From the outside looking in, Chanty Webb and her husband should have had no problem paying their bills or making ends meet.
On the inside, however, their financial house was a disaster.
Webb’s book Personal Finances Personal Freedom uncovers how a nurse and her gainfully employed husband, also a college graduate, found themselves in a situation of excess debt and no emergency savings.
Webb uncovers the key causes of how their debts were acquired, not just saying “I bought a pair of shoes” or “The kids needed school fees”, but going beyond and exploring the ways that money shaped her childhood. She also spoke fondly of how her husband’s way of dealing with money had an influence on their relationship before marriage, and also how the way they dealt with money evolved as they went on a journey of conquering their debts.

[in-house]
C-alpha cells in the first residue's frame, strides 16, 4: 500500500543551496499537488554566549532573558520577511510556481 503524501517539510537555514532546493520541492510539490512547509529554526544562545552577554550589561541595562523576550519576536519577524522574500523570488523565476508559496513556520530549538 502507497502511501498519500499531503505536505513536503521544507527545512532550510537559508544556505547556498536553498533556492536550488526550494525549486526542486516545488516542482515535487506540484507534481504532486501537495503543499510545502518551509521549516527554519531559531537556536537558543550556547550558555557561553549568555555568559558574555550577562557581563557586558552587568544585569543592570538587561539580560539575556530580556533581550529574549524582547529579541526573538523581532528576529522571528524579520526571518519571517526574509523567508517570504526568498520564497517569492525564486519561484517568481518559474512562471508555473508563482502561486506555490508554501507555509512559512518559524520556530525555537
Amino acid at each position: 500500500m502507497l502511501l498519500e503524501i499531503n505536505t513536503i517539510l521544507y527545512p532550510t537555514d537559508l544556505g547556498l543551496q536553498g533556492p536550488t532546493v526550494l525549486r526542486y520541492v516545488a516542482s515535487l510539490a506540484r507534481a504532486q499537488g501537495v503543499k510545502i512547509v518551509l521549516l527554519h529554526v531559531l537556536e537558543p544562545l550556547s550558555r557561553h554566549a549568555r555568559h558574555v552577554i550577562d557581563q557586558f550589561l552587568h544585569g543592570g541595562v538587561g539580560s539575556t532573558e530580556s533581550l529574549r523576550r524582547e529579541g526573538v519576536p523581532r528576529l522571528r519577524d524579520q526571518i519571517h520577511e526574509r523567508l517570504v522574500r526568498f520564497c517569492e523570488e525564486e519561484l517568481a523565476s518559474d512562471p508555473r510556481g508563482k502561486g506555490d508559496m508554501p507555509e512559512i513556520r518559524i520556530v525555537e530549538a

What I really loved about this book was that, although it didn’t cover a lot of details about how Webb and her husband got out of debt, it put some humanity on debt. Instead of moralizing and saying “Spending is bad” or “Debt is bad” or “Saving is good”, Webb talked about her personal experiences. She made it very easy to see how large debts can accumulate fast, and her experiences serve as a cautionary warning for those willing to listen. I also loved how encouraging she was- so much so that while I was reading her book, I put it down and confronted some personal finance issues I had been dreading. Chanty Webb is that encouraging!
Overall, I recommend Personal Finances Personal Freedom for those who are starting the beginning steps of getting out of debt and want a coach to push them onto the first steps of the journey. Chanty will tell you: it can be done!
I received this book from Olive Press Publishers in exchange for my honest review.